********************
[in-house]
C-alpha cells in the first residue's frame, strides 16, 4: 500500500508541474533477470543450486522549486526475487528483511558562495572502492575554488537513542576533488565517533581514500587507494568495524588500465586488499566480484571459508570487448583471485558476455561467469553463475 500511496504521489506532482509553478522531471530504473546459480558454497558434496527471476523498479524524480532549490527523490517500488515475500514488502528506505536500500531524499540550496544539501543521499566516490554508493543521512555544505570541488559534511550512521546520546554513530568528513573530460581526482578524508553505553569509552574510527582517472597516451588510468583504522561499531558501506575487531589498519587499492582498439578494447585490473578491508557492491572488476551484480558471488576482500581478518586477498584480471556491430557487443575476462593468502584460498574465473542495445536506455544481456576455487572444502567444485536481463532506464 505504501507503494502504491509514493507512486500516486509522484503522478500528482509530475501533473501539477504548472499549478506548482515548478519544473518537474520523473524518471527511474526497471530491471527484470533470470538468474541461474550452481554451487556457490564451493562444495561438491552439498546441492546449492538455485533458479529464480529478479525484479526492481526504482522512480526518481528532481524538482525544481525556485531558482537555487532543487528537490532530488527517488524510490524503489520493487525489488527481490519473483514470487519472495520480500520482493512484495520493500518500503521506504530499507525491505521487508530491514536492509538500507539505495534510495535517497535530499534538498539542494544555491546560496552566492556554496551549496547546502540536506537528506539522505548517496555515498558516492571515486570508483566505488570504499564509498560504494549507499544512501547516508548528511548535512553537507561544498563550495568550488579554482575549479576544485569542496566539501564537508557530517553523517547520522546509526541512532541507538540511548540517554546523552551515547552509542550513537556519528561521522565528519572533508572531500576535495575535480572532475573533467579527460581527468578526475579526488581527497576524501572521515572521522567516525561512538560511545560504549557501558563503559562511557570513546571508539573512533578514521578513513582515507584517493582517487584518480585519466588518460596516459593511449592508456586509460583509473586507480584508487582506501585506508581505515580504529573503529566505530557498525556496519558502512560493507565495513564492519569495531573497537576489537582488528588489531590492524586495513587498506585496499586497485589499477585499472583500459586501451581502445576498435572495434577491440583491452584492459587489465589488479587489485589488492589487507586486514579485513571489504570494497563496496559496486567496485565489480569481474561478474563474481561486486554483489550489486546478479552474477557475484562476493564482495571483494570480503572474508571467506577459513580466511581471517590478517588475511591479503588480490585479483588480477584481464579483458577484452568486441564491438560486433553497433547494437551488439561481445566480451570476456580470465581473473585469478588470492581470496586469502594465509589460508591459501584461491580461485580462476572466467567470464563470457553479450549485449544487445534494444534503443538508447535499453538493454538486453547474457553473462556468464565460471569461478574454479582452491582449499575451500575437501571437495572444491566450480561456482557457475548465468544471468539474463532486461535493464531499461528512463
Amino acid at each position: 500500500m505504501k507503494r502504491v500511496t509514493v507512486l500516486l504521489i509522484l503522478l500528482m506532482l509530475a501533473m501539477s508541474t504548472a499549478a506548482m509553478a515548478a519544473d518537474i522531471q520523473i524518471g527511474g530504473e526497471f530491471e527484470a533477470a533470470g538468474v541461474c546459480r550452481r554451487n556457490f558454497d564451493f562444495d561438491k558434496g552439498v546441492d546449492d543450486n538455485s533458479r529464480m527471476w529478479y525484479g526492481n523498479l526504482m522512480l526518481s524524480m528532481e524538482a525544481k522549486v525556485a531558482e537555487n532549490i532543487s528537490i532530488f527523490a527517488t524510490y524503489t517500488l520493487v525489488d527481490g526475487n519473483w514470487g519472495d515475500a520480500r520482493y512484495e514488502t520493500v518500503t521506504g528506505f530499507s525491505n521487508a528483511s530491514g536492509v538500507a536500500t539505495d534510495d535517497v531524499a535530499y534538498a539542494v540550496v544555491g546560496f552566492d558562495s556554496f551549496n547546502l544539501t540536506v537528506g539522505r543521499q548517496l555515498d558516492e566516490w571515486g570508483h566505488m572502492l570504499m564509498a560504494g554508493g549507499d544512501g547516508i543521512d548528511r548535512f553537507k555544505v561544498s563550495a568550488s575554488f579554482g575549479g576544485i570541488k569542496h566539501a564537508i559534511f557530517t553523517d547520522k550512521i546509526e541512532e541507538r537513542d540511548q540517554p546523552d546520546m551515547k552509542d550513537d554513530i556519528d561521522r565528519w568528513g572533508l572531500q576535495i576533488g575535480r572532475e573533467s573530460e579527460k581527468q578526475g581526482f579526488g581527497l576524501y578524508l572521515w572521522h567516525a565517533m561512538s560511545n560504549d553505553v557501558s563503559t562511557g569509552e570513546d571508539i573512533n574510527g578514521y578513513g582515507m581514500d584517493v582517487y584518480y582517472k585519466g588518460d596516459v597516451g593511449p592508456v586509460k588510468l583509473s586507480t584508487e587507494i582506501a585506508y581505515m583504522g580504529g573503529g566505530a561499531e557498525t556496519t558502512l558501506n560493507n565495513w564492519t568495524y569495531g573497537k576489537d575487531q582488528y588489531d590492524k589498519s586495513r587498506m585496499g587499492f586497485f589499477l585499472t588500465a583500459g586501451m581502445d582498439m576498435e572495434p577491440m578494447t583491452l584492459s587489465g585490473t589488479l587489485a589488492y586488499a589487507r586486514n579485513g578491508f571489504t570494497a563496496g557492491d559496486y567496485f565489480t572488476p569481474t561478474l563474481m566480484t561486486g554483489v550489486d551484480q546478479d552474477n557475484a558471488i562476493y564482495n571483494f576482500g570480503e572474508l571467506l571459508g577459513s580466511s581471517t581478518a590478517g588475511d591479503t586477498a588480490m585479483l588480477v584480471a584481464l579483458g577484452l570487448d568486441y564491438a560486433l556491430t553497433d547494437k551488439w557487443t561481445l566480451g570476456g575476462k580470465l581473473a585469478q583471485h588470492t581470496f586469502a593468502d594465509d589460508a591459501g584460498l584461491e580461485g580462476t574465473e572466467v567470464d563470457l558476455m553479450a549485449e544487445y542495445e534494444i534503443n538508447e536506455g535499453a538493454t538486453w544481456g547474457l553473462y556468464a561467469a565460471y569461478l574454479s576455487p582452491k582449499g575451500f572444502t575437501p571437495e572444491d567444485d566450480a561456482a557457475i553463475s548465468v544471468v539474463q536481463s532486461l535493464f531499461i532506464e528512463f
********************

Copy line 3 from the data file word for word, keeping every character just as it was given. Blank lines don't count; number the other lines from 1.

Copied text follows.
Amino acid at each position: 500500500m505504501k507503494r502504491v500511496t509514493v507512486l500516486l504521489i509522484l503522478l500528482m506532482l509530475a501533473m501539477s508541474t504548472a499549478a506548482m509553478a515548478a519544473d518537474i522531471q520523473i524518471g527511474g530504473e526497471f530491471e527484470a533477470a533470470g538468474v541461474c546459480r550452481r554451487n556457490f558454497d564451493f562444495d561438491k558434496g552439498v546441492d546449492d543450486n538455485s533458479r529464480m527471476w529478479y525484479g526492481n523498479l526504482m522512480l526518481s524524480m528532481e524538482a525544481k522549486v525556485a531558482e537555487n532549490i532543487s528537490i532530488f527523490a527517488t524510490y524503489t517500488l520493487v525489488d527481490g526475487n519473483w514470487g519472495d515475500a520480500r520482493y512484495e514488502t520493500v518500503t521506504g528506505f530499507s525491505n521487508a528483511s530491514g536492509v538500507a536500500t539505495d534510495d535517497v531524499a535530499y534538498a539542494v540550496v544555491g546560496f552566492d558562495s556554496f551549496n547546502l544539501t540536506v537528506g539522505r543521499q548517496l555515498d558516492e566516490w571515486g570508483h566505488m572502492l570504499m564509498a560504494g554508493g549507499d544512501g547516508i543521512d548528511r548535512f553537507k555544505v561544498s563550495a568550488s575554488f579554482g575549479g576544485i570541488k569542496h566539501a564537508i559534511f557530517t553523517d547520522k550512521i546509526e541512532e541507538r537513542d540511548q540517554p546523552d546520546m551515547k552509542d550513537d554513530i556519528d561521522r565528519w568528513g572533508l572531500q576535495i576533488g575535480r572532475e573533467s573530460e579527460k581527468q578526475g581526482f579526488g581527497l576524501y578524508l572521515w572521522h567516525a565517533m561512538s560511545n560504549d553505553v557501558s563503559t562511557g569509552e570513546d571508539i573512533n574510527g578514521y578513513g582515507m581514500d584517493v582517487y584518480y582517472k585519466g588518460d596516459v597516451g593511449p592508456v586509460k588510468l583509473s586507480t584508487e587507494i582506501a585506508y581505515m583504522g580504529g573503529g566505530a561499531e557498525t556496519t558502512l558501506n560493507n565495513w564492519t568495524y569495531g573497537k576489537d575487531q582488528y588489531d590492524k589498519s586495513r587498506m585496499g587499492f586497485f589499477l585499472t588500465a583500459g586501451m581502445d582498439m576498435e572495434p577491440m578494447t583491452l584492459s587489465g585490473t589488479l587489485a589488492y586488499a589487507r586486514n579485513g578491508f571489504t570494497a563496496g557492491d559496486y567496485f565489480t572488476p569481474t561478474l563474481m566480484t561486486g554483489v550489486d551484480q546478479d552474477n557475484a558471488i562476493y564482495n571483494f576482500g570480503e572474508l571467506l571459508g577459513s580466511s581471517t581478518a590478517g588475511d591479503t586477498a588480490m585479483l588480477v584480471a584481464l579483458g577484452l570487448d568486441y564491438a560486433l556491430t553497433d547494437k551488439w557487443t561481445l566480451g570476456g575476462k580470465l581473473a585469478q583471485h588470492t581470496f586469502a593468502d594465509d589460508a591459501g584460498l584461491e580461485g580462476t574465473e572466467v567470464d563470457l558476455m553479450a549485449e544487445y542495445e534494444i534503443n538508447e536506455g535499453a538493454t538486453w544481456g547474457l553473462y556468464a561467469a565460471y569461478l574454479s576455487p582452491k582449499g575451500f572444502t575437501p571437495e572444491d567444485d566450480a561456482a557457475i553463475s548465468v544471468v539474463q536481463s532486461l535493464f531499461i532506464e528512463f